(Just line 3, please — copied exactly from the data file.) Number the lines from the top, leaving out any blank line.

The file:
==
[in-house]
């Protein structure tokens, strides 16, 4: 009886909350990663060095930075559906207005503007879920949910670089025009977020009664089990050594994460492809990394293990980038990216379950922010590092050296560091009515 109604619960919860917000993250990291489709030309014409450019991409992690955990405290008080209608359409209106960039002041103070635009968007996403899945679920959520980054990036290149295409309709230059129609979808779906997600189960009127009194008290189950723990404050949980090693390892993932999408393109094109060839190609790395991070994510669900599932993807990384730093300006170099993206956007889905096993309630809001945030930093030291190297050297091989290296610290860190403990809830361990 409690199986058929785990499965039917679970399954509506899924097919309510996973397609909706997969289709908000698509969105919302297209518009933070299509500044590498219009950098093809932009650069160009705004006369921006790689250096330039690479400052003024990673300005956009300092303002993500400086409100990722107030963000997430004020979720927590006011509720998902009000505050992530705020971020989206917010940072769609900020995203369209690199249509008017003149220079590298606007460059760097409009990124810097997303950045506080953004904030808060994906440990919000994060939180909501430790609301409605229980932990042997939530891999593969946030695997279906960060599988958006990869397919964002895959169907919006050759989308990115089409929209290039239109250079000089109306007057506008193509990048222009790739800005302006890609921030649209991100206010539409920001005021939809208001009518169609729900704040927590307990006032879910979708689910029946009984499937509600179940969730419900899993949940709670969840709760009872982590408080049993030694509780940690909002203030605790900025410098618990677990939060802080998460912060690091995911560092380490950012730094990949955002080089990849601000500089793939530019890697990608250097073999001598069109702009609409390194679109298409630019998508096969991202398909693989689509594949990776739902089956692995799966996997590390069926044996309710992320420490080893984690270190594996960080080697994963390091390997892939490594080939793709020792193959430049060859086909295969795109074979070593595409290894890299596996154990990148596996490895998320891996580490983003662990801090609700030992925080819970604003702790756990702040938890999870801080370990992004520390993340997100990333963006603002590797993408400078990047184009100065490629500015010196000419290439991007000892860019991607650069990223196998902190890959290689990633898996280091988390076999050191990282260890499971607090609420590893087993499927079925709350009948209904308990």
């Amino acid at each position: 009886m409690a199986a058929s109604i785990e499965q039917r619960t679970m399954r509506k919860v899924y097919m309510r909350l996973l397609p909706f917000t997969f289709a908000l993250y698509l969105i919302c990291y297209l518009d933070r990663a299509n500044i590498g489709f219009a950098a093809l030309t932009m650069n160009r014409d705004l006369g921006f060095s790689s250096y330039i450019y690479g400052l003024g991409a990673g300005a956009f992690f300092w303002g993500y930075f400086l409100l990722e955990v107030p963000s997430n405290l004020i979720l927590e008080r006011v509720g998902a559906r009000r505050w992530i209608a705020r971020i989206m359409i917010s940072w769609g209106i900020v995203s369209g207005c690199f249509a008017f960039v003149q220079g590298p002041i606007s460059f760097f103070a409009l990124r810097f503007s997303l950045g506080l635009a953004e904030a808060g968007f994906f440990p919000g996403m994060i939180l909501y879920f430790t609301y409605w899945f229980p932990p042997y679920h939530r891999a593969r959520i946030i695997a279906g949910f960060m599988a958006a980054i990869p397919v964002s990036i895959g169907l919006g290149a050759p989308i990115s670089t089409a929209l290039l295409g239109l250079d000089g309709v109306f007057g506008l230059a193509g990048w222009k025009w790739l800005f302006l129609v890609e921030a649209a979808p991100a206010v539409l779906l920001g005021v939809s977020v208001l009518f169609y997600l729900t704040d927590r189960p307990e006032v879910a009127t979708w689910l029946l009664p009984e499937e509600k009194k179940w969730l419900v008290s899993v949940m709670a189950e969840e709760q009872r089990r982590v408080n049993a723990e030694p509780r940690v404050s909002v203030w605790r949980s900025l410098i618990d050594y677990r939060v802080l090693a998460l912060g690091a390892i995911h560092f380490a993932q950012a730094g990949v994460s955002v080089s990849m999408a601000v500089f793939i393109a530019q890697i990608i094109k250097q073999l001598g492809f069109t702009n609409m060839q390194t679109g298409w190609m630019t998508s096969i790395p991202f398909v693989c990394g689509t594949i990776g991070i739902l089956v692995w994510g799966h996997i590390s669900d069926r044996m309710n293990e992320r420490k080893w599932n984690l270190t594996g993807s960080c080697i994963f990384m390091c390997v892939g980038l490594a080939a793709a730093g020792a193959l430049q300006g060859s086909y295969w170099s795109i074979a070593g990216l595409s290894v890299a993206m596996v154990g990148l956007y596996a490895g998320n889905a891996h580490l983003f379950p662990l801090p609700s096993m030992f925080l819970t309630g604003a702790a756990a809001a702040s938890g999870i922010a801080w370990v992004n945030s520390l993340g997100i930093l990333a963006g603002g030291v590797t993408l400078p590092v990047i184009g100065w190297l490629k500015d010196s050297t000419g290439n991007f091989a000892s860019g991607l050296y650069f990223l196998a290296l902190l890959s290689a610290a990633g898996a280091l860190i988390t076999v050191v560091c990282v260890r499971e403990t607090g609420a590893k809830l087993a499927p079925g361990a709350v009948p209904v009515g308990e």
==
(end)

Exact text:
């Amino acid at each position: 009886m409690a199986a058929s109604i785990e499965q039917r619960t679970m399954r509506k919860v899924y097919m309510r909350l996973l397609p909706f917000t997969f289709a908000l993250y698509l969105i919302c990291y297209l518009d933070r990663a299509n500044i590498g489709f219009a950098a093809l030309t932009m650069n160009r014409d705004l006369g921006f060095s790689s250096y330039i450019y690479g400052l003024g991409a990673g300005a956009f992690f300092w303002g993500y930075f400086l409100l990722e955990v107030p963000s997430n405290l004020i979720l927590e008080r006011v509720g998902a559906r009000r505050w992530i209608a705020r971020i989206m359409i917010s940072w769609g209106i900020v995203s369209g207005c690199f249509a008017f960039v003149q220079g590298p002041i606007s460059f760097f103070a409009l990124r810097f503007s997303l950045g506080l635009a953004e904030a808060g968007f994906f440990p919000g996403m994060i939180l909501y879920f430790t609301y409605w899945f229980p932990p042997y679920h939530r891999a593969r959520i946030i695997a279906g949910f960060m599988a958006a980054i990869p397919v964002s990036i895959g169907l919006g290149a050759p989308i990115s670089t089409a929209l290039l295409g239109l250079d000089g309709v109306f007057g506008l230059a193509g990048w222009k025009w790739l800005f302006l129609v890609e921030a649209a979808p991100a206010v539409l779906l920001g005021v939809s977020v208001l009518f169609y997600l729900t704040d927590r189960p307990e006032v879910a009127t979708w689910l029946l009664p009984e499937e509600k009194k179940w969730l419900v008290s899993v949940m709670a189950e969840e709760q009872r089990r982590v408080n049993a723990e030694p509780r940690v404050s909002v203030w605790r949980s900025l410098i618990d050594y677990r939060v802080l090693a998460l912060g690091a390892i995911h560092f380490a993932q950012a730094g990949v994460s955002v080089s990849m999408a601000v500089f793939i393109a530019q890697i990608i094109k250097q073999l001598g492809f069109t702009n609409m060839q390194t679109g298409w190609m630019t998508s096969i790395p991202f398909v693989c990394g689509t594949i990776g991070i739902l089956v692995w994510g799966h996997i590390s669900d069926r044996m309710n293990e992320r420490k080893w599932n984690l270190t594996g993807s960080c080697i994963f990384m390091c390997v892939g980038l490594a080939a793709a730093g020792a193959l430049q300006g060859s086909y295969w170099s795109i074979a070593g990216l595409s290894v890299a993206m596996v154990g990148l956007y596996a490895g998320n889905a891996h580490l983003f379950p662990l801090p609700s096993m030992f925080l819970t309630g604003a702790a756990a809001a702040s938890g999870i922010a801080w370990v992004n945030s520390l993340g997100i930093l990333a963006g603002g030291v590797t993408l400078p590092v990047i184009g100065w190297l490629k500015d010196s050297t000419g290439n991007f091989a000892s860019g991607l050296y650069f990223l196998a290296l902190l890959s290689a610290a990633g898996a280091l860190i988390t076999v050191v560091c990282v260890r499971e403990t607090g609420a590893k809830l087993a499927p079925g361990a709350v009948p209904v009515g308990e």